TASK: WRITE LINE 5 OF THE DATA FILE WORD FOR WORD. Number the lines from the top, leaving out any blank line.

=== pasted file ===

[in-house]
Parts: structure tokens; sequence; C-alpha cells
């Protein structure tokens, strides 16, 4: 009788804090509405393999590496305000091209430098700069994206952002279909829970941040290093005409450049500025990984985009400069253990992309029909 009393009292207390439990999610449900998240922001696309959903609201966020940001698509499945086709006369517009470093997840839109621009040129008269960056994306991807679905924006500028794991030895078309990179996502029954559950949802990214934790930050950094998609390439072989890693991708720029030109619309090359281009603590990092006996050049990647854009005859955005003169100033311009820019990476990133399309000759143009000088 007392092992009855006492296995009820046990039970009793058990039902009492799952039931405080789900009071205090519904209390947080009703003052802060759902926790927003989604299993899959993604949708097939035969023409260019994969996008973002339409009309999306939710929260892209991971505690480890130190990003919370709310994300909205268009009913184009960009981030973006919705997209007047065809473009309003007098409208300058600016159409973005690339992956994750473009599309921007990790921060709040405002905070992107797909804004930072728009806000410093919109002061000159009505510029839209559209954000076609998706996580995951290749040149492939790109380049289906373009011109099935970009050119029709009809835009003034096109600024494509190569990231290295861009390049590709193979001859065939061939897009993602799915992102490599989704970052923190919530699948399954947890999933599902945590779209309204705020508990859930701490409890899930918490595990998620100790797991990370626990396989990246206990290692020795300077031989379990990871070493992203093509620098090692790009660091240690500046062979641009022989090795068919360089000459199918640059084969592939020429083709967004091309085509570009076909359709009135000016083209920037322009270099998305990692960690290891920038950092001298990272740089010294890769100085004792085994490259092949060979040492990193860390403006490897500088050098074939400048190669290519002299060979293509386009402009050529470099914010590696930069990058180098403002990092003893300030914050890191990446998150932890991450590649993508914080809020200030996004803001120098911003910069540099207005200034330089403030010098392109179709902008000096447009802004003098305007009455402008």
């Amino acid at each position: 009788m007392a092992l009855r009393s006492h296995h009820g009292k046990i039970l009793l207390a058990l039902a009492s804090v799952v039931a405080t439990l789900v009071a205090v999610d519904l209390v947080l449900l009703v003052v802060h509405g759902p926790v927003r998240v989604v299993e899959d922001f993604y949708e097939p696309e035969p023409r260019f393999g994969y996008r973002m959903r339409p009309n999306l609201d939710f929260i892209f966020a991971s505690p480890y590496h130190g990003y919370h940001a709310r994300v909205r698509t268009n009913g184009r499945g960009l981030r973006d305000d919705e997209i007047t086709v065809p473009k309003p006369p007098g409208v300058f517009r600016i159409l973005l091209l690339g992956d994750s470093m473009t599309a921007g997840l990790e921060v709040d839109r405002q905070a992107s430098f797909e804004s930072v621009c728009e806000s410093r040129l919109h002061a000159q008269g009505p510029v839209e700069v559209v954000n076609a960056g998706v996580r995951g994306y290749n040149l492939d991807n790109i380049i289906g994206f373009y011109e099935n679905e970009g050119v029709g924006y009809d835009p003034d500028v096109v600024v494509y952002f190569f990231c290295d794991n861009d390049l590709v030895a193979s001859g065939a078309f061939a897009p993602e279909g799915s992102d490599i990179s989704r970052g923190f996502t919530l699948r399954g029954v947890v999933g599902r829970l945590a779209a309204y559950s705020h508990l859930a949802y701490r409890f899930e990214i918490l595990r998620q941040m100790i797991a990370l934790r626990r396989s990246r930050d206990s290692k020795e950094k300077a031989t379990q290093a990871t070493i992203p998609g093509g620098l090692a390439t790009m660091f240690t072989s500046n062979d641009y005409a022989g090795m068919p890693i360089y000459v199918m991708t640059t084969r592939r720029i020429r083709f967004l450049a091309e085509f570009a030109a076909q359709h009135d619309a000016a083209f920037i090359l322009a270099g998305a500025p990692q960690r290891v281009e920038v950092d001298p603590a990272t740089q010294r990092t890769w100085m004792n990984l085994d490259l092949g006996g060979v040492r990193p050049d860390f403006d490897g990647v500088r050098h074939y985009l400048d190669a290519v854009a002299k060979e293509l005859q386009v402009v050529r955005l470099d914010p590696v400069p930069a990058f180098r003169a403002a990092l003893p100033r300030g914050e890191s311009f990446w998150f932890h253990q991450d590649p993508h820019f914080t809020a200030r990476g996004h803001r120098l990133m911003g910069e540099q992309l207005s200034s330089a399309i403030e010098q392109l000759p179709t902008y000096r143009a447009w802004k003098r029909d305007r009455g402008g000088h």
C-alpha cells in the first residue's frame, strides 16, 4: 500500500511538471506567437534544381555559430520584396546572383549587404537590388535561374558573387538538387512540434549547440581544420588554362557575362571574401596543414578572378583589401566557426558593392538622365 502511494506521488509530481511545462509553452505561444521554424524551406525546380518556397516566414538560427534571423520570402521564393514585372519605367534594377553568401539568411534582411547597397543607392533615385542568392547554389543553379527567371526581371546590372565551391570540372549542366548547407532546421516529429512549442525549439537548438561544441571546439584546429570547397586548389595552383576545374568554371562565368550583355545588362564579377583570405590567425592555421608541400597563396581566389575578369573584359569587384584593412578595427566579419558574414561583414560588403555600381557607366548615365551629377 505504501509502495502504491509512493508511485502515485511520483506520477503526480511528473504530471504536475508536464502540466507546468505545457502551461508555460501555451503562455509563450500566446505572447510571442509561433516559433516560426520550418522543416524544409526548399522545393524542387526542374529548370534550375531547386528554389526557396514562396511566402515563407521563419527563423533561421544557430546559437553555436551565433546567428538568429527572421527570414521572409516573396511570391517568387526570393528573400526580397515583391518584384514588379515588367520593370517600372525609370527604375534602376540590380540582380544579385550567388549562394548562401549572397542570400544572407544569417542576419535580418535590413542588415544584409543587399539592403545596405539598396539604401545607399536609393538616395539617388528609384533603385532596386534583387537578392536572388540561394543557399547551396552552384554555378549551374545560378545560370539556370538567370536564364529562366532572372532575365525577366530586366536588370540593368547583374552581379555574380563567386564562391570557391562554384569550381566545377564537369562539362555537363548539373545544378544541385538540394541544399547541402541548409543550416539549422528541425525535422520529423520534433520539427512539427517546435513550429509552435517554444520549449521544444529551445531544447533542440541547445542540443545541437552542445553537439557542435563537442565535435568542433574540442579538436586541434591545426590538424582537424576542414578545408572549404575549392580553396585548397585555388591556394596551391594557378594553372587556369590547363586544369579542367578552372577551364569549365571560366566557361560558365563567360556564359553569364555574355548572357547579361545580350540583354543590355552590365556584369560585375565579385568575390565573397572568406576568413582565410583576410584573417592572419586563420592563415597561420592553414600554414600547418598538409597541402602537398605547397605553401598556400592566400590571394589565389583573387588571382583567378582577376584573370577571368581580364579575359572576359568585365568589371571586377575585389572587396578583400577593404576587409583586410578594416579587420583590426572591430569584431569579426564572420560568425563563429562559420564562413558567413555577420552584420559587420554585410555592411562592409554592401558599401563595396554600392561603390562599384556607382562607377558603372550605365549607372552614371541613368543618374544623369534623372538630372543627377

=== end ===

C-alpha cells in the first residue's frame, strides 16, 4: 500500500511538471506567437534544381555559430520584396546572383549587404537590388535561374558573387538538387512540434549547440581544420588554362557575362571574401596543414578572378583589401566557426558593392538622365 502511494506521488509530481511545462509553452505561444521554424524551406525546380518556397516566414538560427534571423520570402521564393514585372519605367534594377553568401539568411534582411547597397543607392533615385542568392547554389543553379527567371526581371546590372565551391570540372549542366548547407532546421516529429512549442525549439537548438561544441571546439584546429570547397586548389595552383576545374568554371562565368550583355545588362564579377583570405590567425592555421608541400597563396581566389575578369573584359569587384584593412578595427566579419558574414561583414560588403555600381557607366548615365551629377 505504501509502495502504491509512493508511485502515485511520483506520477503526480511528473504530471504536475508536464502540466507546468505545457502551461508555460501555451503562455509563450500566446505572447510571442509561433516559433516560426520550418522543416524544409526548399522545393524542387526542374529548370534550375531547386528554389526557396514562396511566402515563407521563419527563423533561421544557430546559437553555436551565433546567428538568429527572421527570414521572409516573396511570391517568387526570393528573400526580397515583391518584384514588379515588367520593370517600372525609370527604375534602376540590380540582380544579385550567388549562394548562401549572397542570400544572407544569417542576419535580418535590413542588415544584409543587399539592403545596405539598396539604401545607399536609393538616395539617388528609384533603385532596386534583387537578392536572388540561394543557399547551396552552384554555378549551374545560378545560370539556370538567370536564364529562366532572372532575365525577366530586366536588370540593368547583374552581379555574380563567386564562391570557391562554384569550381566545377564537369562539362555537363548539373545544378544541385538540394541544399547541402541548409543550416539549422528541425525535422520529423520534433520539427512539427517546435513550429509552435517554444520549449521544444529551445531544447533542440541547445542540443545541437552542445553537439557542435563537442565535435568542433574540442579538436586541434591545426590538424582537424576542414578545408572549404575549392580553396585548397585555388591556394596551391594557378594553372587556369590547363586544369579542367578552372577551364569549365571560366566557361560558365563567360556564359553569364555574355548572357547579361545580350540583354543590355552590365556584369560585375565579385568575390565573397572568406576568413582565410583576410584573417592572419586563420592563415597561420592553414600554414600547418598538409597541402602537398605547397605553401598556400592566400590571394589565389583573387588571382583567378582577376584573370577571368581580364579575359572576359568585365568589371571586377575585389572587396578583400577593404576587409583586410578594416579587420583590426572591430569584431569579426564572420560568425563563429562559420564562413558567413555577420552584420559587420554585410555592411562592409554592401558599401563595396554600392561603390562599384556607382562607377558603372550605365549607372552614371541613368543618374544623369534623372538630372543627377